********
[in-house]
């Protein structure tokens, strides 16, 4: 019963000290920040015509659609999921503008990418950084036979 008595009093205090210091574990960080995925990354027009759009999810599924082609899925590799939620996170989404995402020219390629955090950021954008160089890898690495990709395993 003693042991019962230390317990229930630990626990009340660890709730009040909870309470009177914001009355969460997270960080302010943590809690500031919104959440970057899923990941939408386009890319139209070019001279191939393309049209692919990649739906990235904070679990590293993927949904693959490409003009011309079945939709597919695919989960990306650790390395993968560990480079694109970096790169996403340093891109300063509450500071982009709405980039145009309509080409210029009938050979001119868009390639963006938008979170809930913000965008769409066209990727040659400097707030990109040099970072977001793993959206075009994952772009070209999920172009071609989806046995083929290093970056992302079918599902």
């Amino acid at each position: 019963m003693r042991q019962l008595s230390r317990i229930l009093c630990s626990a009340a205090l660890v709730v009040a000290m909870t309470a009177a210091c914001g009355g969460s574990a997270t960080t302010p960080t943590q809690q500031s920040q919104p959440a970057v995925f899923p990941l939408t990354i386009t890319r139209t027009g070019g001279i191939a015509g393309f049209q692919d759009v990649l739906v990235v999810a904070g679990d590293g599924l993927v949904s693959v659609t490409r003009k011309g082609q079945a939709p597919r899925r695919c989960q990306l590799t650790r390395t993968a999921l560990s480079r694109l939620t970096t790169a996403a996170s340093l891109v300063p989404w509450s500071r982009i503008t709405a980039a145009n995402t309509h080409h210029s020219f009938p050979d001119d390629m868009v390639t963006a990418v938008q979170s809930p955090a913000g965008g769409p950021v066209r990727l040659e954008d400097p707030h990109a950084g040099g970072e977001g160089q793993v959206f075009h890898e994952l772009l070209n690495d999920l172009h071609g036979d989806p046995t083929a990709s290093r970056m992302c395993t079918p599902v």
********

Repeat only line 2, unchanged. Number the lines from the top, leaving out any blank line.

């Protein structure tokens, strides 16, 4: 019963000290920040015509659609999921503008990418950084036979 008595009093205090210091574990960080995925990354027009759009999810599924082609899925590799939620996170989404995402020219390629955090950021954008160089890898690495990709395993 003693042991019962230390317990229930630990626990009340660890709730009040909870309470009177914001009355969460997270960080302010943590809690500031919104959440970057899923990941939408386009890319139209070019001279191939393309049209692919990649739906990235904070679990590293993927949904693959490409003009011309079945939709597919695919989960990306650790390395993968560990480079694109970096790169996403340093891109300063509450500071982009709405980039145009309509080409210029009938050979001119868009390639963006938008979170809930913000965008769409066209990727040659400097707030990109040099970072977001793993959206075009994952772009070209999920172009071609989806046995083929290093970056992302079918599902």